Then I’ll stop. And there’s always, if you notice, one more goal to be reached before stopping. But here’s what’s so countercultural about Sabbath that I want you to take and, and listen to this, why it’s so important. Because on Sabbath, um, I embrace my limits. Cuz I realize then that God is God, God is in control, he is indispensable. I am his creature. And guess what? The world will still keep on operating and keep going around and keep functioning even if I choose to stop. Do you hear me? It’s okay to stop. Like, like things will actually continue and will be okay. You don’t have to be all worked up about it. You know the reason why we stop, because God is on the throne and assuring us that the world will not fall apart. The world will not fall apart if we cease our activities and our business.


But we’ve like lied and made it think it’s all about us. It’s not about you. We’re part of God’s good creation. And, and you know what? And then the other thing is that we, we think that by accomplishing our goal, that you know what we’re gonna, everything’s gonna be done. But I don’t know about you, but every time I hit another goal, there seems like there’s another opportunity to, to go after. There’s another, there, there’s another new challenge. There’s another new project. But, but here’s what’s happening. You’re gonna die one day and you’re gonna have a list of unfinished projects and goals. I mean, that’s gonna be the reality. You’re not gonna finish everything, so just accept it now. So instead of living your life, being all miserable and feeling like, oh my gosh, I gotta do all this stuff and I gotta compete and all this kind of thing, and, and, and I’ll rest when I’m done and all that stuff, you’re gonna die and you’re, and you’re gonna have some things left undone. The to-do list will not be checked off. And what would happen if we would accept that today and say, okay, therefore God’s called me to, uh, enjoy this abundant life now enjoy the, the people that God has placed around me now.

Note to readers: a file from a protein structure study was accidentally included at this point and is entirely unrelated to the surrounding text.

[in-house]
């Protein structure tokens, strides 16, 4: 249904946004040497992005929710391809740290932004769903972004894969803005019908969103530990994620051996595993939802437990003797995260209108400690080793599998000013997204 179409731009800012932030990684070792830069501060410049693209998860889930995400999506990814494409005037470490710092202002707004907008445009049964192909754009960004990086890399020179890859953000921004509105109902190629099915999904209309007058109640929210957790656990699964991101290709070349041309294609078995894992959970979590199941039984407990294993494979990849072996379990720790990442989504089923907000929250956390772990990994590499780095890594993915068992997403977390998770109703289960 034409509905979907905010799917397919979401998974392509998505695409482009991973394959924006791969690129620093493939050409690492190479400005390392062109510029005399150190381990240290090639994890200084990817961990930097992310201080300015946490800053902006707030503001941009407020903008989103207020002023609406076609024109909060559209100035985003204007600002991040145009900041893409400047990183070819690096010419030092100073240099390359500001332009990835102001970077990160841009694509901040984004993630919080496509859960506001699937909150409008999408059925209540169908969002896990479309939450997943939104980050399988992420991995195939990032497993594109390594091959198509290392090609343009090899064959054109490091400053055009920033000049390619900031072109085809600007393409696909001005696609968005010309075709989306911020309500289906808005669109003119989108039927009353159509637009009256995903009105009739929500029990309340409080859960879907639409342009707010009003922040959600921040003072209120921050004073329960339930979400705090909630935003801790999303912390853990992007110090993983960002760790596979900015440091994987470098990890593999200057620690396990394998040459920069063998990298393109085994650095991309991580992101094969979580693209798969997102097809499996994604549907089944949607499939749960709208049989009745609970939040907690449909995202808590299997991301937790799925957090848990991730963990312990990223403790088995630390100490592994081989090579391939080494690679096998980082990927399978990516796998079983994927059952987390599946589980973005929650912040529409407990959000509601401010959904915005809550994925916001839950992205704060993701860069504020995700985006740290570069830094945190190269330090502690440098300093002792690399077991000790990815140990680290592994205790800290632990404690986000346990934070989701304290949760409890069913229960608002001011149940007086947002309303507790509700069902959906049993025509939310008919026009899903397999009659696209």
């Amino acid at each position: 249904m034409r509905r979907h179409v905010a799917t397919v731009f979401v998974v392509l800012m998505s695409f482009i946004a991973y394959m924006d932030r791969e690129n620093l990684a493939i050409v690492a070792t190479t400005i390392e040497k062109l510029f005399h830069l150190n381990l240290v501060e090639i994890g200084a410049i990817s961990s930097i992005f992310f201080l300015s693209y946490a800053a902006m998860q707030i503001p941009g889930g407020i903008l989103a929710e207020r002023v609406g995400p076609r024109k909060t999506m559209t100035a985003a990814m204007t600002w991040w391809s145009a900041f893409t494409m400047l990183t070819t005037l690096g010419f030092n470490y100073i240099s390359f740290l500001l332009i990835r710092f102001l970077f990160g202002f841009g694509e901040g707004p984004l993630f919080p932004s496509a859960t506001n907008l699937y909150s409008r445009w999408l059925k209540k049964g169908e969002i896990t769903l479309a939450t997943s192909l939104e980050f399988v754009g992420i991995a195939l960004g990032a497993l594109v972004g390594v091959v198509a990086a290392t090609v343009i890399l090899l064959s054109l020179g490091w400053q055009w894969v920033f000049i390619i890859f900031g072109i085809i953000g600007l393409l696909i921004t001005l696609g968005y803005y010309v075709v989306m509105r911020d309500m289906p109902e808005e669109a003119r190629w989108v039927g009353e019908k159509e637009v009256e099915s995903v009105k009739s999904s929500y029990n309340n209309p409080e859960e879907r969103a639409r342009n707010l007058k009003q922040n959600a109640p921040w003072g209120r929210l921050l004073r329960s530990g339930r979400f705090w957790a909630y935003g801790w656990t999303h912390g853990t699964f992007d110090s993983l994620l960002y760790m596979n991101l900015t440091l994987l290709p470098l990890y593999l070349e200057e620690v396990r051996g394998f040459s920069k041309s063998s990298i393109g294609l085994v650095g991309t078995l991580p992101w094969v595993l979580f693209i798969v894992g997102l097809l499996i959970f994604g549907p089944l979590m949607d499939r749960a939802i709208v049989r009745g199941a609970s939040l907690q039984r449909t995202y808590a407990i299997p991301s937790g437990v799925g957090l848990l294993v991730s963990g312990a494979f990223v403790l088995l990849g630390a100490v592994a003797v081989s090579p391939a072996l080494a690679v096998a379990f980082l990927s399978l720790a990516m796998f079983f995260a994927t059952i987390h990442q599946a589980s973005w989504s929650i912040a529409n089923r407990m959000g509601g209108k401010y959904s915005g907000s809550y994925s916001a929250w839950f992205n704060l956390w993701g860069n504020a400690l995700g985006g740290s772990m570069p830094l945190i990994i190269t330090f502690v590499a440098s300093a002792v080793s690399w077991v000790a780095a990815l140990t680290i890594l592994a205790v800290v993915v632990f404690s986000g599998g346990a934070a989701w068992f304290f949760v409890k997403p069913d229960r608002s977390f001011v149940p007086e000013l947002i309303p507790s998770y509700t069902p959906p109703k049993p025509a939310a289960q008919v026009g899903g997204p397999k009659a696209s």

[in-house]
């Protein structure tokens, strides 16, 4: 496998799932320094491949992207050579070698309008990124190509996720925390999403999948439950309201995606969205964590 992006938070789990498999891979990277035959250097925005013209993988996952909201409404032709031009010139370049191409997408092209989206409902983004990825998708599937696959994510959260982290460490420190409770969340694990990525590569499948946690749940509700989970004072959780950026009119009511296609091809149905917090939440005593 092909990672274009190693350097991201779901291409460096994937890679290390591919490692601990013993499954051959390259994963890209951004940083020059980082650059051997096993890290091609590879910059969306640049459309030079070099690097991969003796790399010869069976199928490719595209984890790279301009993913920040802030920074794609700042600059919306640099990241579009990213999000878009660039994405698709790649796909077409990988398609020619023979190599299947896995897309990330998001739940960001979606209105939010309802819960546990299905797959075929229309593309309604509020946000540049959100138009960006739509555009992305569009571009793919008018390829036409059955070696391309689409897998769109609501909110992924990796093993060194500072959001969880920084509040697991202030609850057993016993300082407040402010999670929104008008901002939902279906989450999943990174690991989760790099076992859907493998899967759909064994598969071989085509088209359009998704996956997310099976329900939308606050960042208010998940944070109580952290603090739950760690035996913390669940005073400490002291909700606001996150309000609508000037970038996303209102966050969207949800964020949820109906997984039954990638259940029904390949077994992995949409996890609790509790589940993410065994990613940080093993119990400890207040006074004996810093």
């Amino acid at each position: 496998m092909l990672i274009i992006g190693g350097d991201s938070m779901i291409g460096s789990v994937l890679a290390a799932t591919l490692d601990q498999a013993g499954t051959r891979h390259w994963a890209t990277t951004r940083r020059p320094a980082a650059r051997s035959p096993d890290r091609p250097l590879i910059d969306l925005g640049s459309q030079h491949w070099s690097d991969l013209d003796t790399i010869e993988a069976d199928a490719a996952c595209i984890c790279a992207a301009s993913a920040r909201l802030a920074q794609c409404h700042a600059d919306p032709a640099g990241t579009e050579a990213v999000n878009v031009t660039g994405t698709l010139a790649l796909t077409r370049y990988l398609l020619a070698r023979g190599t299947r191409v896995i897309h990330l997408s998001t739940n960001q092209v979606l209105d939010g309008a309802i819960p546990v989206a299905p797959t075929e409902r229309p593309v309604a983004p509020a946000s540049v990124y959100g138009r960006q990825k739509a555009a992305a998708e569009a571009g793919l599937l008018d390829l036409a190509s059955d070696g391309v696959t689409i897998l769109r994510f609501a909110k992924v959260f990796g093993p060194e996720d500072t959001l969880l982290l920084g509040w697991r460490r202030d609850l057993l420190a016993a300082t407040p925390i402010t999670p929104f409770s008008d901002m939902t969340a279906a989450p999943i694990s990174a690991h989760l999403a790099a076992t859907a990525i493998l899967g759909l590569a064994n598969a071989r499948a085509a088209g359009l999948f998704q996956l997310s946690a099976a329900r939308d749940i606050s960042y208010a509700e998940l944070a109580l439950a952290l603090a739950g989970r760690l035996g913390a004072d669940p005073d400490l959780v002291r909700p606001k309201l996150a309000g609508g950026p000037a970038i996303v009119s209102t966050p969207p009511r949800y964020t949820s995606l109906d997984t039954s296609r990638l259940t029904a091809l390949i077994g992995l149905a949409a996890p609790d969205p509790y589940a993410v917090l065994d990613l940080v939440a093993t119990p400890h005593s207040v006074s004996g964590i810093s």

And we can accept that you know what, God is at work doing things in the universe that are beyond our control, that are actually better when God handles it than we handle it. And God can do things quite well without us meddling in it. Can we accept that? Can we accept that God is still at work when we are sleeping <laugh>, when we are at rest? And so the commandment and the thing, this is a commandment. God says, relax. Why? Because you’re not in charge of the world. I am. And even after we die, guess what? The world’s gonna go on just fine without you. Why? Because God is good and God will handle it. And it brings us back to what we’ve been taught in the Psalm, Psalm 46, verse 10, be still and know that I am God. This is why Sabbath is so important. It’s a, it’s a command, it’s a, it’s a teaching. At first you have to be still, you have to be quiet. You have to stop and be still. And no, so it’s not like mindless meditation <laugh>, you know, it’s not like just, okay, I gotta be mindful about myself, but it it’s saying that, you know what, I can be still because I know that, that God is God.